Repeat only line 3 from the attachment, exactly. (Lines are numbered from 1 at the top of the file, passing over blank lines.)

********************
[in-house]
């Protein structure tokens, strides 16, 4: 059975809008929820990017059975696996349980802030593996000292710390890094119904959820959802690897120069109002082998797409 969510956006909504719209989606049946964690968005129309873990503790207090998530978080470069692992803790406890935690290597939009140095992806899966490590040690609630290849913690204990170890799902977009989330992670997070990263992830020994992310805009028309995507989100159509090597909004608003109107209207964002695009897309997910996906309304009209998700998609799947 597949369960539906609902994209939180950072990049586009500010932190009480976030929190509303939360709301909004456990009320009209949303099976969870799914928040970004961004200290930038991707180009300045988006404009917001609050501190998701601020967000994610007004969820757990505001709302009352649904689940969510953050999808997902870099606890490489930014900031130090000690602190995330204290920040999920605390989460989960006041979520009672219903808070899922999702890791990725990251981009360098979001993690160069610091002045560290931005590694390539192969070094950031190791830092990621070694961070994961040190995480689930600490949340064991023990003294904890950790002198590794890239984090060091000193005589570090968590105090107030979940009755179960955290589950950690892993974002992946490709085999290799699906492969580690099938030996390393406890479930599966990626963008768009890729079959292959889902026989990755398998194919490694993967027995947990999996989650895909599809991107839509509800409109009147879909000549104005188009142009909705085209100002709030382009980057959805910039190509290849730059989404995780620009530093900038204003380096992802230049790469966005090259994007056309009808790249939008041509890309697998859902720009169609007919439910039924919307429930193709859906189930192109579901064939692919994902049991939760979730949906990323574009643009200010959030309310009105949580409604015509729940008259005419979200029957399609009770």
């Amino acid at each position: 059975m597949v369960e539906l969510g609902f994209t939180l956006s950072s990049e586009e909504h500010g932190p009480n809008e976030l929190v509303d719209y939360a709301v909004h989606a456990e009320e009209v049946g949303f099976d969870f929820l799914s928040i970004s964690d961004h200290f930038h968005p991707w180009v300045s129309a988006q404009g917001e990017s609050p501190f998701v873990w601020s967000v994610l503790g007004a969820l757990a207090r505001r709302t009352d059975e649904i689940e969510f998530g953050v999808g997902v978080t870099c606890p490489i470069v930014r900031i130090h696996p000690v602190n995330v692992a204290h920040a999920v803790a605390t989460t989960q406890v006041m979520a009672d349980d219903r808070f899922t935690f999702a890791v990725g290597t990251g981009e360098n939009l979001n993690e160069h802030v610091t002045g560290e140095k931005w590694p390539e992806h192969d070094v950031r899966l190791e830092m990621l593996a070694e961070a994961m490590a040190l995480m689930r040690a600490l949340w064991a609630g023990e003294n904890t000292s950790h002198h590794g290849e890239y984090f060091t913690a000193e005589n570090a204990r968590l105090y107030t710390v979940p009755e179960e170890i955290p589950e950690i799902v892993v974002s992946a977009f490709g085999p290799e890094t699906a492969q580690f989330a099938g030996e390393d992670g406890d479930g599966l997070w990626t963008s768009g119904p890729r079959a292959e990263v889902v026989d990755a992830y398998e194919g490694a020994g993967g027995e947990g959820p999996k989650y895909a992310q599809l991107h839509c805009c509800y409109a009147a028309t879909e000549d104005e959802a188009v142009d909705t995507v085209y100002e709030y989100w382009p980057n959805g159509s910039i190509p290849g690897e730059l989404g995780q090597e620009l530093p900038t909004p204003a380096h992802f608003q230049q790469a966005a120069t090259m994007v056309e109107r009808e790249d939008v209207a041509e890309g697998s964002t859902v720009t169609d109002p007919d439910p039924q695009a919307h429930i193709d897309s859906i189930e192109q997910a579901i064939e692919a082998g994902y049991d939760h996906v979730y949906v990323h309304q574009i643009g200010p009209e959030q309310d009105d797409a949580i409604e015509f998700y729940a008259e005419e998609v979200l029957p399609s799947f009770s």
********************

């Amino acid at each position: 059975m597949v369960e539906l969510g609902f994209t939180l956006s950072s990049e586009e909504h500010g932190p009480n809008e976030l929190v509303d719209y939360a709301v909004h989606a456990e009320e009209v049946g949303f099976d969870f929820l799914s928040i970004s964690d961004h200290f930038h968005p991707w180009v300045s129309a988006q404009g917001e990017s609050p501190f998701v873990w601020s967000v994610l503790g007004a969820l757990a207090r505001r709302t009352d059975e649904i689940e969510f998530g953050v999808g997902v978080t870099c606890p490489i470069v930014r900031i130090h696996p000690v602190n995330v692992a204290h920040a999920v803790a605390t989460t989960q406890v006041m979520a009672d349980d219903r808070f899922t935690f999702a890791v990725g290597t990251g981009e360098n939009l979001n993690e160069h802030v610091t002045g560290e140095k931005w590694p390539e992806h192969d070094v950031r899966l190791e830092m990621l593996a070694e961070a994961m490590a040190l995480m689930r040690a600490l949340w064991a609630g023990e003294n904890t000292s950790h002198h590794g290849e890239y984090f060091t913690a000193e005589n570090a204990r968590l105090y107030t710390v979940p009755e179960e170890i955290p589950e950690i799902v892993v974002s992946a977009f490709g085999p290799e890094t699906a492969q580690f989330a099938g030996e390393d992670g406890d479930g599966l997070w990626t963008s768009g119904p890729r079959a292959e990263v889902v026989d990755a992830y398998e194919g490694a020994g993967g027995e947990g959820p999996k989650y895909a992310q599809l991107h839509c805009c509800y409109a009147a028309t879909e000549d104005e959802a188009v142009d909705t995507v085209y100002e709030y989100w382009p980057n959805g159509s910039i190509p290849g690897e730059l989404g995780q090597e620009l530093p900038t909004p204003a380096h992802f608003q230049q790469a966005a120069t090259m994007v056309e109107r009808e790249d939008v209207a041509e890309g697998s964002t859902v720009t169609d109002p007919d439910p039924q695009a919307h429930i193709d897309s859906i189930e192109q997910a579901i064939e692919a082998g994902y049991d939760h996906v979730y949906v990323h309304q574009i643009g200010p009209e959030q309310d009105d797409a949580i409604e015509f998700y729940a008259e005419e998609v979200l029957p399609s799947f009770s």